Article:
Coins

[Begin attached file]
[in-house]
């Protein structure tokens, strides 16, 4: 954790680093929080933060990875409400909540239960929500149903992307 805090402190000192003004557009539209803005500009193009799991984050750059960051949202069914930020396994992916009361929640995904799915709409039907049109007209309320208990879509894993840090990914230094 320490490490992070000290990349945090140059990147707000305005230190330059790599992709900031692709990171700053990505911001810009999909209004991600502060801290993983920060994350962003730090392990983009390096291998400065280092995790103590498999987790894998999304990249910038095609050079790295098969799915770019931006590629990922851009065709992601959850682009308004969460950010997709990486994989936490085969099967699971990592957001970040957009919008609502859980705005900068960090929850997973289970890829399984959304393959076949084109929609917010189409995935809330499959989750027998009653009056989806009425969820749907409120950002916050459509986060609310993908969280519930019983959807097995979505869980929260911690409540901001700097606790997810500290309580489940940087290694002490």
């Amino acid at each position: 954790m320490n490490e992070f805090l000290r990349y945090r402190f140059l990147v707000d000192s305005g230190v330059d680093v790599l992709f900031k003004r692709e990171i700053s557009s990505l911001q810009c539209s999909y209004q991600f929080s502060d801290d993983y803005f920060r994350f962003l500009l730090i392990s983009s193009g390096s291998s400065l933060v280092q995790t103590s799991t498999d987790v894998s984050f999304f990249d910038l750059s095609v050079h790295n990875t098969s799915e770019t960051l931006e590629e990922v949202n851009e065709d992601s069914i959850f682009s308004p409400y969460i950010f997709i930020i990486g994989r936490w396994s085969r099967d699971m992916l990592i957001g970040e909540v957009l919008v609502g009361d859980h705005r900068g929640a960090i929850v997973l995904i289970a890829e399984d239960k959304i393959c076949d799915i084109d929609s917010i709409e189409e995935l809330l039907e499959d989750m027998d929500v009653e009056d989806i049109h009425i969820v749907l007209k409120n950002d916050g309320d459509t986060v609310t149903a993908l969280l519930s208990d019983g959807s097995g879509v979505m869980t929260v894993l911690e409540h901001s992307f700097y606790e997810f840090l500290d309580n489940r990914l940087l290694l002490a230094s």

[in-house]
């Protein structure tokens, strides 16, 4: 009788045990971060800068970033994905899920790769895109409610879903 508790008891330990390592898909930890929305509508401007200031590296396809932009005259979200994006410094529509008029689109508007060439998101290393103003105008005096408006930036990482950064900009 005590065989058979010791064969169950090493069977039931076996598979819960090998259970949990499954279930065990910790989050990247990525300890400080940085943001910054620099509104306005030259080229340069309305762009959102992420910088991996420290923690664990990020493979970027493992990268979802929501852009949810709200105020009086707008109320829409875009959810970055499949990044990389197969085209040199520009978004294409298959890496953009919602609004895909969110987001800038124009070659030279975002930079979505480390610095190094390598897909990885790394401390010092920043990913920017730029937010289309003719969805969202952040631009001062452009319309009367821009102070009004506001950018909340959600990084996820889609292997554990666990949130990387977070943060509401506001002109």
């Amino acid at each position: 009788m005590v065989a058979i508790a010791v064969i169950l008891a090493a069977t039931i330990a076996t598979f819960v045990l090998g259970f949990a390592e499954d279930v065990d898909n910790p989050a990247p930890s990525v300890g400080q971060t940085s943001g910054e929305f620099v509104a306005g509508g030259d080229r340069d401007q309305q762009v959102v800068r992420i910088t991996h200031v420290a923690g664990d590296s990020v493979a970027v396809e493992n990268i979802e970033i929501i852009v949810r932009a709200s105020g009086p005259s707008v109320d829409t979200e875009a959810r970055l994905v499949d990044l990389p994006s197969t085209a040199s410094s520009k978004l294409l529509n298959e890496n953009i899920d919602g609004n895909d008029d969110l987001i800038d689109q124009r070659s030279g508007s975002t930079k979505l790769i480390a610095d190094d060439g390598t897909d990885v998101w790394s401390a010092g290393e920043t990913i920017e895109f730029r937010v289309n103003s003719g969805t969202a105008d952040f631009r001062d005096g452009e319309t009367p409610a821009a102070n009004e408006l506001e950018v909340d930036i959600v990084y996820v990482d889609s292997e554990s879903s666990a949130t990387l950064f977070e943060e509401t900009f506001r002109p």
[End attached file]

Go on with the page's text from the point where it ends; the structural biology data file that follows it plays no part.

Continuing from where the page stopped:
Do you plan to use the new presidential $1 coins? Are you even aware that there are new presidential $1 coins? Even though 100 million have been minted, I think it’s doubtful that they will catch on in a big way. Silver dollars used to be popular because they were massive, had valuable silver content, and just felt great in your hand. Modern-day dollar coins have all bombed:  Eisenhowers, Susan B. Anthonys, Sacagaweas. Nobody wants ‘em. I had to get rid of a couple last month and the sales clerk scrutinized them as though I were a counterfeiter. Recently an extremely rare 1792 experimental dime was the centerpiece of a Dallas coin collection that sold for $30 million. Coin collecting seems to have lost mass popularity since the days when I was a kid saving wheat ear pennies. It is now the province of wealthy collectors who ignore most coins and fight over just the super-rarities. Coinage was invented in the ancient kingdom of Lydia (now western Turkey) around 500 B.C. Coinage pops up several times in the Biblical Gospels:  as a visual aid to help people pay their taxes more cheerfully (“Give to Caesar what is Caesar’s”), as a symbol of a day’s wages (a denarius for vineyard work), and generosity in poverty (the widow’s two lepta or “mites”.) Without a doubt the most famous use of coins in Bible stories is Judas’ bag of 30 silver denarii . That story resonates throughout the centuries as a warning about trading our treasure for trash. As you jingle the coins in your pocket today, as you throw your day’s pennies into your giant penny jug, as your change at the supermarket is spit automatically into a curved little tray, think about Judas. Think about a man who sold his soul because he loved money so much. Think about a Savior who bled to death because he loved you so much. Choose today to consider Jesus Christ as the most valuable thing in your life.